A Women’s Problem Is A Men’s Issue
Years ago we used to tell a joke:
What does PMS stand for?
No, not Pre-Menstrual Syndrome, so often derided by men,
but Putting up with Men’s Shit.
Domestic violence is a story as old as time, but for the first time in history women and men around the world are positioned to change the status quo.
Our 24/7 worldwide communication bequeaths a global plurality heretofore unknown. This new connectedness is finally exposing civilization’s dark love affair with sexual oppression and racism to more and more people. This new clarity enables graphic symbols, both good (Michael Brown) and bad (Ray Rice), borne wherever and whenever the message finally merges with the messenger, galvanizing mass communication and vital dialog among people of good will about important human rights issues.
Thanks to the National Football League’s now-finally-exposed sponsorship of wife-beaters, we are coming upon a new wave of feminist awareness and progress, even as we acknowledge that a quarter of domestic violence victims are men. This is not the time to go lightly, We have to use this hyper-visible opportunity to put an end this scourge, which has, in large part, worsened in direct proportion to the gains women have made.
Sexual oppression and racism are subject to the same action-reaction psychology. The end of slavery brought about Jim Crow. The civil rights advances of the 1960s eradicated Jim Crow laws but brought about the completely cynical southern state political strategy (inciting racial hatred in low-information white people in the south) and today’s shameful mass incarceration of brown and black men. While domestic violence has a very long history, the now prevalent use of birth control and professional child care, allowing unprecedented advancement of women at home and in business and politics, has enraged weak men who believe their masculinity is somehow threatened or diminished by when a woman, any woman, succeeds. A good man knows better.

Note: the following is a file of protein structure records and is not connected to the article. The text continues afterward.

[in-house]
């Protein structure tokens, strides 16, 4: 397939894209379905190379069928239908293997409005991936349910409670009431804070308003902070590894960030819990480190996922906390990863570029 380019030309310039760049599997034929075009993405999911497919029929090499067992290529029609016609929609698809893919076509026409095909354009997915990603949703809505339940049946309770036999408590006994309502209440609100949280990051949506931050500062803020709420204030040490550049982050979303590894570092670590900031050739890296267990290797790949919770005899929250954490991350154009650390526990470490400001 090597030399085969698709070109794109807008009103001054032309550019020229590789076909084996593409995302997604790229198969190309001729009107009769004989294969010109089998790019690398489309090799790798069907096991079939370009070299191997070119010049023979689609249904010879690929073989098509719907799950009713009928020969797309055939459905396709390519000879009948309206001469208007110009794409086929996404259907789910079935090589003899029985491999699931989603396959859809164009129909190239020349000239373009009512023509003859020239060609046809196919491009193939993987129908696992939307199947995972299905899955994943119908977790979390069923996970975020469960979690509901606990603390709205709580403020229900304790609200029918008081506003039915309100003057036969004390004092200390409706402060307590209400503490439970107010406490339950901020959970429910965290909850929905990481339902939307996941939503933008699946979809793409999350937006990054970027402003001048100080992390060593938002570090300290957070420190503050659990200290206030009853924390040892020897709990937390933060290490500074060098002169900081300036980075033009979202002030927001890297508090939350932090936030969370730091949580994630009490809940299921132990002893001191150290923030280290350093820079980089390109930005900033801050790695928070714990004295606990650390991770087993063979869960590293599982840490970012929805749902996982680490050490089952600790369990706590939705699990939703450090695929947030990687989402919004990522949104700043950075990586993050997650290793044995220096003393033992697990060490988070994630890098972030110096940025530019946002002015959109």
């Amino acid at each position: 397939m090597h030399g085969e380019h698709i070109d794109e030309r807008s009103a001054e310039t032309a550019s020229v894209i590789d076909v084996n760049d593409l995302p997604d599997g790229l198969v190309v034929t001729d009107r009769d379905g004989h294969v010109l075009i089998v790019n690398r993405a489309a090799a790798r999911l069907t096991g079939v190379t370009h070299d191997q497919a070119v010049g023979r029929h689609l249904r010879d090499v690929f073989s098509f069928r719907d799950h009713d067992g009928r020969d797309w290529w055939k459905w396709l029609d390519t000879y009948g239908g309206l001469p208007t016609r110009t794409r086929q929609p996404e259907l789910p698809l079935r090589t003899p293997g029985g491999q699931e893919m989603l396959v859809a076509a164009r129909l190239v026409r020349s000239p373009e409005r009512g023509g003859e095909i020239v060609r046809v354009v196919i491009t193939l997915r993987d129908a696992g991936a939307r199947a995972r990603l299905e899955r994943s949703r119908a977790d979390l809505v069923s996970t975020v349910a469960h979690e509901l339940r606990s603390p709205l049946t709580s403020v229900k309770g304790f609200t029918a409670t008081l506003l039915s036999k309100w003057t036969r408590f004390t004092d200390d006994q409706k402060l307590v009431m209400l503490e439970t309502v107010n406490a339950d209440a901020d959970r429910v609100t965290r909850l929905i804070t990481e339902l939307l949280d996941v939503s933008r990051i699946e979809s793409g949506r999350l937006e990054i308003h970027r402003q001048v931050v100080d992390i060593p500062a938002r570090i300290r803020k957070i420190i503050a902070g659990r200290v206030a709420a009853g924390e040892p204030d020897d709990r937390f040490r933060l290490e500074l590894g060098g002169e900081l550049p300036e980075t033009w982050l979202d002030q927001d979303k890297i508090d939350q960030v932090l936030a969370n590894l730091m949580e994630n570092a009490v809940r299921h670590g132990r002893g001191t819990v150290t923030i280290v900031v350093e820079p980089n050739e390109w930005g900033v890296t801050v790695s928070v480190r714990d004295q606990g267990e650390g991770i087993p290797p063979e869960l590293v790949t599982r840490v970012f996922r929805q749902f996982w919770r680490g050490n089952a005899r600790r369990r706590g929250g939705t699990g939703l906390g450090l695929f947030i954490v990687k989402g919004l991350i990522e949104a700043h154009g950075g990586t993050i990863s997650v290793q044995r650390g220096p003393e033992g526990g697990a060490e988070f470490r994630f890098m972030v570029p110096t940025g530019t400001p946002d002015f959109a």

The tireless efforts of individuals and organizations are finally taking center stage. Women and men are redoubling their efforts to reverse the very bad statistics appended to this post. The march of civilization’s progress is dependent on ending both the violent and more subtle forms of sexual repression, at home, in the workplace, and in the halls of political power.
There is much work to do in order to achieve social and economic justice, the end to sexual oppression, racism, income inequality, immigration restrictions, environmental degradation, etc. There are numerous organizations (for example, here, here, here) working on eradicating domestic violence that will welcome your advocacy, now more than ever before. But all individuals can start today by speaking out more vocally against domestic violence, and the unfair treatment of women in the workplace, by politicians, and in the society-at-large.
Educate yourself and keep these statistics handy when arguing the case with people, especially politicians and bosses. They are sobering.
- Every 9 seconds in the US a woman is assaulted or beaten.
- Around the world, at least one in every three women has been beaten, coerced into sex or otherwise abused during her lifetime. Most often, the abuser is a member of her own family.
- Domestic violence is the leading cause of injury to women—more than car accidents, muggings, and rapes combined.
- Studies suggest that up to 10 million children witness some form of domestic violence annually.
- Nearly 1 in 5 teenage girls who have been in a relationship said a boyfriend threatened violence or self-harm if presented with a breakup.
- Everyday in the US, more than three women are murdered by their husbands or boyfriends.
- Ninety-two percent of women surveyed listed reducing domestic violence and sexual assault as their top concern.
- Domestic violence victims lose nearly 8 million days of paid work per year in the US alone—the equivalent of 32,000 full-time jobs.
- Based on reports from 10 countries, between 55 percent and 95 percent of women who had been physically abused by their partners had never contacted non-governmental organizations, shelters, or the police for help.
- The costs of intimate partner violence in the US alone exceed $5.8 billion per year: $4.1 billion are for direct medical and health care services, while productivity losses account for nearly $1.8 billion.
- Men who as children witnessed their parents’ domestic violence were twice as likely to abuse their own wives than sons of nonviolent parents.